Megan Thee Stallion's care home plan

Megan Thee Stallion's care home plan

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Megan Thee Stallion's care home plan

Megan Thee Stallion is planning to open an assisted-living facility.

The 'Savage' rapper has been studying for a bachelor's degree in health administration via part-time online classes at Texas Southern University but as she is unsure she can use her qualification - which she hopes to complete next year - while her music career is going from strength to strength, she's got a plan in mind that will also help her classmates gain employment.

She said: "I really wanted to be an administrator over a hospital, but I knew I still wanted to be Megan Thee Stallion. I was like, 'What can I do?'

"I was like, 'You know what, I'm gonna open an assisted-living facility and use the money that I make from rapping to open it. Then I'm gonna let my classmates run it."

Before the coronavirus pandemic called a halt to concerts, Megan did everything she could to fit her studies around her gigs, explaining she was always "either finishing schoolwork on the way to a show, after a show, or getting it done in the morning so I can be a rapper at night."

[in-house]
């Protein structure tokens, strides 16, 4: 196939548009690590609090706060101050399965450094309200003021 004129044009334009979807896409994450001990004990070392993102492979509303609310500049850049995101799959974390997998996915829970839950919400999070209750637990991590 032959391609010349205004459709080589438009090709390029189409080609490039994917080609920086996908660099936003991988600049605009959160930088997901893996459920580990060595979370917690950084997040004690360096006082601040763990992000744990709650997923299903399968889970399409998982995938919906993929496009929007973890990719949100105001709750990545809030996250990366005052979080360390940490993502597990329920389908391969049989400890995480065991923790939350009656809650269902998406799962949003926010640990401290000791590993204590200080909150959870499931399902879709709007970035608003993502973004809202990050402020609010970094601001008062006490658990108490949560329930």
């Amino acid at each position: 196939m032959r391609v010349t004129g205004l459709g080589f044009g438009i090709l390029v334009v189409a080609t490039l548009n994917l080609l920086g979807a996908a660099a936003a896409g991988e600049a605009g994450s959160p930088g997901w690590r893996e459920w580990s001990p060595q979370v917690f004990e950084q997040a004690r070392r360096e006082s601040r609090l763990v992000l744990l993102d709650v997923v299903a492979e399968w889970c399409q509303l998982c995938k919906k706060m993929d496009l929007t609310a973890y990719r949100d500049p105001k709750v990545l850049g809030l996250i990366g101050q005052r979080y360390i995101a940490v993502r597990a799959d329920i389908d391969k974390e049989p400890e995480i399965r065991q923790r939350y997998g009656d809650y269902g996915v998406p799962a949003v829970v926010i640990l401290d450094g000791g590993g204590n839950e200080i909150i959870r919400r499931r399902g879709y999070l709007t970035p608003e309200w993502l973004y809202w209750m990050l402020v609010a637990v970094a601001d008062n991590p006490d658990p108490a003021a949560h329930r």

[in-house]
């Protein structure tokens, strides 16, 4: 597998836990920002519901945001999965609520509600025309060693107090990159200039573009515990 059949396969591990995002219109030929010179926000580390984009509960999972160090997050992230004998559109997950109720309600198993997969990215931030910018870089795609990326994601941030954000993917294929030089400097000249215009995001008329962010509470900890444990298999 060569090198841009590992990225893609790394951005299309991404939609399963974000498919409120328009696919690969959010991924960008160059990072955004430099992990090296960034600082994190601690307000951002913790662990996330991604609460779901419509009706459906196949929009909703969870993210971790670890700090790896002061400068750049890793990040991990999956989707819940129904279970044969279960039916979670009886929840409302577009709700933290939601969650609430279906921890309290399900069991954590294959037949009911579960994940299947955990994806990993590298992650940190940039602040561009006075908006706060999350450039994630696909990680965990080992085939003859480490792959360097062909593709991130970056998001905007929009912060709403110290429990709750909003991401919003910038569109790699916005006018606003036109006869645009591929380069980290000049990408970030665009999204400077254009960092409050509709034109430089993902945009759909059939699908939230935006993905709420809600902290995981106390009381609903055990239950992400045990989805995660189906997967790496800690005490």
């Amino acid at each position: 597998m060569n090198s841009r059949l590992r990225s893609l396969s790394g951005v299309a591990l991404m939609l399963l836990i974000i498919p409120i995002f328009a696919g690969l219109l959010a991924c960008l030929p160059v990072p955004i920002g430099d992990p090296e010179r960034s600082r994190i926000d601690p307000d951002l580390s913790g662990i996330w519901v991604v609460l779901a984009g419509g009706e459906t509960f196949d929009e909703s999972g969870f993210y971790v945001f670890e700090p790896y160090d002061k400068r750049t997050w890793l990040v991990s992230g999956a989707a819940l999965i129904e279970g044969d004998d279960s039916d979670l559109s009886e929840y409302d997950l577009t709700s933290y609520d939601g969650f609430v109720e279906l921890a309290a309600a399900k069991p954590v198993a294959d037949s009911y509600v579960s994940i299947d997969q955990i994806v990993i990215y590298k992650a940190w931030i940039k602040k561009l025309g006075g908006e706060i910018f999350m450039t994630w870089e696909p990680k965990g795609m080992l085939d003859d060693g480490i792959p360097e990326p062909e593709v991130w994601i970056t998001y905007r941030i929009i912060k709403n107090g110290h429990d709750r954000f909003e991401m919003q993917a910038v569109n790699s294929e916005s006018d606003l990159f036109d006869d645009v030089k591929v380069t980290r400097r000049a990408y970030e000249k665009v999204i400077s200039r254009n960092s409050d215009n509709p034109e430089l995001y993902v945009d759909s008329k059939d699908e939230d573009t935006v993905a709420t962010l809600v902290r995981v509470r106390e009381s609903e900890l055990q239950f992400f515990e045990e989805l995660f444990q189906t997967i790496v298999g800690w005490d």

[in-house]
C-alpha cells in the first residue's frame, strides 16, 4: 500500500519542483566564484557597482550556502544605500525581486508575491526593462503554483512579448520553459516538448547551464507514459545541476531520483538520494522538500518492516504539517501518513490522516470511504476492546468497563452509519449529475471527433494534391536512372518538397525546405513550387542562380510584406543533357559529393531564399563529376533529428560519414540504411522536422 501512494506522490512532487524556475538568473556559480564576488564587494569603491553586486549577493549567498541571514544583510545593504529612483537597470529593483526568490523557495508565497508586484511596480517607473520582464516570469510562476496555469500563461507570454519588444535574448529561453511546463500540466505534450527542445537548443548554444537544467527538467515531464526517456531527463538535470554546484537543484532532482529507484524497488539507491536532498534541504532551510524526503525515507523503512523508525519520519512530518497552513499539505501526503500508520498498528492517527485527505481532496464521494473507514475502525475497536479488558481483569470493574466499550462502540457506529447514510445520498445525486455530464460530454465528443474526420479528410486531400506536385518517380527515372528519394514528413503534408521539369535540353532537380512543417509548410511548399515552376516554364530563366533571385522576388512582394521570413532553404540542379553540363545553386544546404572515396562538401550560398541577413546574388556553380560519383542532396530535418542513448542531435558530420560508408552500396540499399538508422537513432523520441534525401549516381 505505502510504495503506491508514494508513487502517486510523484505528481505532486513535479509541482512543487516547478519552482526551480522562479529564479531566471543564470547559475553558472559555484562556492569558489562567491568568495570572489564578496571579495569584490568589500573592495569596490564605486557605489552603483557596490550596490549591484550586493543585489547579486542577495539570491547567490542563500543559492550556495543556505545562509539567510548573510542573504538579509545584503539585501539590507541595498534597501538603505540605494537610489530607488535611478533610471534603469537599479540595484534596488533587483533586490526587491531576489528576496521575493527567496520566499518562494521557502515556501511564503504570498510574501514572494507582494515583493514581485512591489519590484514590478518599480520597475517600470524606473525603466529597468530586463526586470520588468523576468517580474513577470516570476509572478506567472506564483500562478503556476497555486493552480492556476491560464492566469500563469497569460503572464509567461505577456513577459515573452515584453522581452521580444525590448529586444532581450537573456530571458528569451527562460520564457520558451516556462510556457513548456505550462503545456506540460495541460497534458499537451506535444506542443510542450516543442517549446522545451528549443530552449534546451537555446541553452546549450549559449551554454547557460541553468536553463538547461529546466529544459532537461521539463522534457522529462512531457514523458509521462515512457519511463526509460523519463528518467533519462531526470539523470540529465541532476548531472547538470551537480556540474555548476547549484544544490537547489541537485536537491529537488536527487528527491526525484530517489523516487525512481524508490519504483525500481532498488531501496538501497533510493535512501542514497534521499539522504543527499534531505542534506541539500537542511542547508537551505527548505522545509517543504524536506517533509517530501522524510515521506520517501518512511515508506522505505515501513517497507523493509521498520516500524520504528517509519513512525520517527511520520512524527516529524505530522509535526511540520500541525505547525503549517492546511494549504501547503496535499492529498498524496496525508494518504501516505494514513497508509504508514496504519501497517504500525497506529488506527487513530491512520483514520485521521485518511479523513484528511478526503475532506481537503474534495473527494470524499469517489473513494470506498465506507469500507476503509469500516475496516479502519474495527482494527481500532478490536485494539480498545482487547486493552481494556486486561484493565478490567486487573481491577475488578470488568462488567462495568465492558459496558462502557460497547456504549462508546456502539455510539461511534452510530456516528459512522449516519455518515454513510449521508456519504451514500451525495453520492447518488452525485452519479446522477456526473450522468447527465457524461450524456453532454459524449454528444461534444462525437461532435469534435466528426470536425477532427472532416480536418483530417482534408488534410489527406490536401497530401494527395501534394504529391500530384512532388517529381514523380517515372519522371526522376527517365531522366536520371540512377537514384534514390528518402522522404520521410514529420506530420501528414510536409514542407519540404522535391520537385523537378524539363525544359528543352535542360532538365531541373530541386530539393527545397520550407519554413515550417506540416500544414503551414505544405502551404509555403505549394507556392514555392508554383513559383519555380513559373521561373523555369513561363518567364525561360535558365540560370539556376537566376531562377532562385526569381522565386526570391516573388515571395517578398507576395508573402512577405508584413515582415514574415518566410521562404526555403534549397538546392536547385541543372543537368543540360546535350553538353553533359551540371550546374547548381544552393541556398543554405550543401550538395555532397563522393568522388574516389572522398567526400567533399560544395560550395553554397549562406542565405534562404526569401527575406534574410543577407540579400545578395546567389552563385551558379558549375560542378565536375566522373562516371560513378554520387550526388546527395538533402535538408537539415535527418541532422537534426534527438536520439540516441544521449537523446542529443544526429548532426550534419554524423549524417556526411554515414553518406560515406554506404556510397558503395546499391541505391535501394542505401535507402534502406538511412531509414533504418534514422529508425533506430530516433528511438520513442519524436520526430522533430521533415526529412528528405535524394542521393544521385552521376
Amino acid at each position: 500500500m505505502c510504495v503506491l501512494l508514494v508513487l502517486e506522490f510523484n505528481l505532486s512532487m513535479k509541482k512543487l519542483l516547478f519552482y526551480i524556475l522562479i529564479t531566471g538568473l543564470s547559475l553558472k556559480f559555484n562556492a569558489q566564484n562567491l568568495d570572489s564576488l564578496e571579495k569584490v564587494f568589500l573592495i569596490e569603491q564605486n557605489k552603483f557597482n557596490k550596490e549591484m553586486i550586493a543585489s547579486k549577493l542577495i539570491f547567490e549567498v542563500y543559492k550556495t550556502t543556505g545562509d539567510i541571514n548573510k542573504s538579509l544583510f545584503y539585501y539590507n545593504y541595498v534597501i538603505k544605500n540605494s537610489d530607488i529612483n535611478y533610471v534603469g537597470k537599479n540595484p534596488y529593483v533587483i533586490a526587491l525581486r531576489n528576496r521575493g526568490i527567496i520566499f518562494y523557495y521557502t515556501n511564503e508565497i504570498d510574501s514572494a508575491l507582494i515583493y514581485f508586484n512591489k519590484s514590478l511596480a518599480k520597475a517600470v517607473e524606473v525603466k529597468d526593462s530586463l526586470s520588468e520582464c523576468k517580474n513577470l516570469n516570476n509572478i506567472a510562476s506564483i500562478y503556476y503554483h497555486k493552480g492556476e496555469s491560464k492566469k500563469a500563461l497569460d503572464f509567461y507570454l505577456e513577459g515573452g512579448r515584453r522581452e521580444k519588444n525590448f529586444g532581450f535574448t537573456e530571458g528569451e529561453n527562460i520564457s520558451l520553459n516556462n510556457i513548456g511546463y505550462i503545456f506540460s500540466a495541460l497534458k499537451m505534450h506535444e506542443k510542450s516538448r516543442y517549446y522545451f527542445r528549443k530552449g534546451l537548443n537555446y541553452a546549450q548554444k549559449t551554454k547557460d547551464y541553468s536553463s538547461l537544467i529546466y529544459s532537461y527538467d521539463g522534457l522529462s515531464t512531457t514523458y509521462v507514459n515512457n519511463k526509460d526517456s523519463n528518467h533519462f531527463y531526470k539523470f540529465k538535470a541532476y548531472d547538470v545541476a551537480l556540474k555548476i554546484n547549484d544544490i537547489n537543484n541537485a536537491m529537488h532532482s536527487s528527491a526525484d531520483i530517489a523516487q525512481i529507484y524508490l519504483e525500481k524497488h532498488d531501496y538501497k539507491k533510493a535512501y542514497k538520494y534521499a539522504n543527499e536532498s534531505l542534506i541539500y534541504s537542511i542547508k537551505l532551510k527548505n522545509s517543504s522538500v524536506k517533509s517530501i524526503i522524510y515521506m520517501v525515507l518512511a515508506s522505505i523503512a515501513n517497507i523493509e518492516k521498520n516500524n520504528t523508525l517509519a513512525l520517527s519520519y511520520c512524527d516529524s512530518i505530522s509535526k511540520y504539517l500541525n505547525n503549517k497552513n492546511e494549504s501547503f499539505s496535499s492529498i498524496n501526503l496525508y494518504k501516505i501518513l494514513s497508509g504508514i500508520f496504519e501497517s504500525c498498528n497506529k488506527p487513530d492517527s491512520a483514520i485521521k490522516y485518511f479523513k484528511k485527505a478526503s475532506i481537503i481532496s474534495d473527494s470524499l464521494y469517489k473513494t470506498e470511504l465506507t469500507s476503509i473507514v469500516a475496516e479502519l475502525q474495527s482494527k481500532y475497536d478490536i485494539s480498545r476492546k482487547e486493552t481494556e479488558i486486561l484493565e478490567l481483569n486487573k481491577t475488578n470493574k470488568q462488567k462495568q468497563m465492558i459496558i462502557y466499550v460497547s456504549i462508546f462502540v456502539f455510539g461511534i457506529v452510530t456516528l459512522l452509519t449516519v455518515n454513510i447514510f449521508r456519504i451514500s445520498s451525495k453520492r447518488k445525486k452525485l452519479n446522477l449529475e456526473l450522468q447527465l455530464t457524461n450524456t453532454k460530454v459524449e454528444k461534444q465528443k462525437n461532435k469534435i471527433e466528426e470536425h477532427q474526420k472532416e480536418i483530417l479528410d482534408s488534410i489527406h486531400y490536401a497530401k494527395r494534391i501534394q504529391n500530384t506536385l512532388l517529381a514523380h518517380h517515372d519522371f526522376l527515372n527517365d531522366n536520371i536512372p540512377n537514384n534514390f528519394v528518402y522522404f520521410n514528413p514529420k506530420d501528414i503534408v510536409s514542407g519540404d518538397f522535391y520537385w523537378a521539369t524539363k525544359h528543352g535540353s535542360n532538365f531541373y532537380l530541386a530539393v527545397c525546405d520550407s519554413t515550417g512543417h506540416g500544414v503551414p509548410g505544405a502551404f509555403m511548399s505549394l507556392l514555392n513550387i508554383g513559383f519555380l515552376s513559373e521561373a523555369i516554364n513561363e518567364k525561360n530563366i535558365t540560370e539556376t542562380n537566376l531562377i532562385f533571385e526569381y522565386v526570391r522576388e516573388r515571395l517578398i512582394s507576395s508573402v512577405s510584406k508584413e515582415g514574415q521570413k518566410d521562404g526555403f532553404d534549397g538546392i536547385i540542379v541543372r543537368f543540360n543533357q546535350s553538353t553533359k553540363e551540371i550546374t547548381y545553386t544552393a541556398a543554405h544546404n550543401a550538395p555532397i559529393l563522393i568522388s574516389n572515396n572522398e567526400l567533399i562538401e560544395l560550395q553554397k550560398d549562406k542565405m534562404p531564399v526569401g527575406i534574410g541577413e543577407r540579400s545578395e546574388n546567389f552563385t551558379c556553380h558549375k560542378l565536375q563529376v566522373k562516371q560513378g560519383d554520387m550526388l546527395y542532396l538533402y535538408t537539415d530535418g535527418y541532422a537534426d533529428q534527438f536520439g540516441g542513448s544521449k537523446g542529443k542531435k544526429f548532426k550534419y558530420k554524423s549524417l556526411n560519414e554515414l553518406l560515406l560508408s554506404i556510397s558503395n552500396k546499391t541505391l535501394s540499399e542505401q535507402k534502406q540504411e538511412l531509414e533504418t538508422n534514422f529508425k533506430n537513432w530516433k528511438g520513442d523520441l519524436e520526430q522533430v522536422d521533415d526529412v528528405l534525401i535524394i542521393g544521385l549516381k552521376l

Although Megan took the course for herself, she also wants to honor her mom Holly Thomas - who died in March 2019 after battling brain cancer - and her late grandmother, who also passed away last year.

Megan - whose father died when she was a teenager - told People magazine: "I want to get my degree because I really want my mom to be proud. She saw me going to school before she passed.

"I want my [grandma] to be proud. She saw me going to school before she passed.

"My grandmother that's still alive used to be a teacher, so she's on my butt about finishing school. I'm doing it for me, but I'm also doing it for the women in my family who made me who I am today."

The 25-year-old star admitted the women who raised her had a huge impact on her life and credits them for her drive and work ethic.

She said: "I've always seen everybody in my life be independent.

"My daddy passed away when I was 15, so my mama was still going hard taking care of us.

"If we were going through money problems, my mother and my two grandmothers always made sure I didn't know. We could've been struggling, but they made it work.

"I've always seen strong women making it work, so I've always wanted to have that same drive the women in my family have. I know I get a lot of my strength from my mother and both of my grandmothers."

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